The Pace Amend­ment would have elim­i­nated the Four­teenth Amend­ment (which grants auto­matic cit­i­zen­ship to any­one born in the United States) and lim­ited cit­i­zen­ship only to “non-Hispanic whites of the Euro­pean race, in whom there is no ascer­tain­able trace of Negro Blood, nor more than one-eighth Mon­go­lian, Asian, Asia Minor, Mid­dle East­ern, Semitic, Near East­ern, Amer­i­can Indian, Malay or other non-European or non-white blood.” Those who did not fit this cat­e­gory, includ­ing Jews, would be repa­tri­ated to places deemed their coun­tries of origin.

A 1987 ADL report on the Pace Amend­ment iden­ti­fied ties between John­son and a range of neo-Nazi orga­ni­za­tions and lead­ers, includ­ing the now-deceased Richard But­ler, then leader of the neo-Nazi group Aryan Nations; Dan Gay­man, a leader in the white suprema­cist Chris­t­ian Iden­tity move­ment; and Tom Met­zger, who was closely aligned with the racist skin­head move­ment in the 1980s and 1990s. John­son is also a long-time asso­ciate of Klan leader Thom Robb and has been a guest speaker at Robb’s events.

While John­son is pur­port­edly try­ing to reach out to dis­af­fected whites on behalf of Trump, he pre­sum­ably would like to win those same peo­ple over to his white suprema­cist ideology.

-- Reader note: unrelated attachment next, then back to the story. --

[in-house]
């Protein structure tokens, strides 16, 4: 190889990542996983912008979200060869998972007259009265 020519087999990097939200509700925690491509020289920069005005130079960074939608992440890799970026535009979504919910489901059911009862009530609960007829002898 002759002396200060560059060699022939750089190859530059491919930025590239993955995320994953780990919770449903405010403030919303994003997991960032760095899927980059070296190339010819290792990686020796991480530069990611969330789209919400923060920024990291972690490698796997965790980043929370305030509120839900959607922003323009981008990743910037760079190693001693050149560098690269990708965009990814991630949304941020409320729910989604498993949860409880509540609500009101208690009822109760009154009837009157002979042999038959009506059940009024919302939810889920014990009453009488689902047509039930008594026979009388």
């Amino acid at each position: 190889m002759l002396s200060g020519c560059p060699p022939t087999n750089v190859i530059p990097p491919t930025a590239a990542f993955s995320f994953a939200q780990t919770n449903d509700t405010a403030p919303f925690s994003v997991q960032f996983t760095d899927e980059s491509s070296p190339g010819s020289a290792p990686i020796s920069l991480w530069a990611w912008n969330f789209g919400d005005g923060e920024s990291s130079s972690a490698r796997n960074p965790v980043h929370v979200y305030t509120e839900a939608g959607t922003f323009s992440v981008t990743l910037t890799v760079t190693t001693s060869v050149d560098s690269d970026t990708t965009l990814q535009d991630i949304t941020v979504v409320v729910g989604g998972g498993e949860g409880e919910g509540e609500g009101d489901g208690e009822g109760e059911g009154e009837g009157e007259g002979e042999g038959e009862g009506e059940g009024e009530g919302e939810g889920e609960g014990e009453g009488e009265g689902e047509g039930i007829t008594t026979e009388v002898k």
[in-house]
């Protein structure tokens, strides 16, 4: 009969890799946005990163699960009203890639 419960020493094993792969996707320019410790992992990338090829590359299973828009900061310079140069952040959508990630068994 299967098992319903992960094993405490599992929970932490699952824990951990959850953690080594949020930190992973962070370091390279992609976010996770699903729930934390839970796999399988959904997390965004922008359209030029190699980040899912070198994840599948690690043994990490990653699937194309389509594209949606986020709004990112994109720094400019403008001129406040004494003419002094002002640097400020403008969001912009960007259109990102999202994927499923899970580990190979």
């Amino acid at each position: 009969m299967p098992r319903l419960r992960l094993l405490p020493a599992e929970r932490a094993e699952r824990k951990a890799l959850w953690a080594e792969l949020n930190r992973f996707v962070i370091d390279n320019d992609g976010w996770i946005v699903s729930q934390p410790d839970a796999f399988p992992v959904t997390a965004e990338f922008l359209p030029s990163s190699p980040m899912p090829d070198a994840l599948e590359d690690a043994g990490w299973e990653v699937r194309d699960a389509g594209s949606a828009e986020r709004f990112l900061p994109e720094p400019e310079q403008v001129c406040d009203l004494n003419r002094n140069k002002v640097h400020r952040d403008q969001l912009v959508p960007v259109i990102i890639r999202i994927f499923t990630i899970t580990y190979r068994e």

As a 501(c )(3) non-profit orga­ni­za­tion, the Anti-Defamation League does not sup­port or oppose can­di­dates for polit­i­cal office.

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February 28, 2012 Off

White Supremacist Dennis Mahon Found Guilty in 2004 Bombing

White Aryan Resistence logo
A jury in Ari­zona found Den­nis Mahon, 61, a long­time white suprema­cist and anti-Semite, guilty in the 2004 mail bomb­ing that severely injured Don Logan, an African-American who was direc­tor of Scottsdale’s Diver­sity and Dia­logue Office at the time. The jury, how­ever, stopped short of call­ing the inci­dent a hate crime.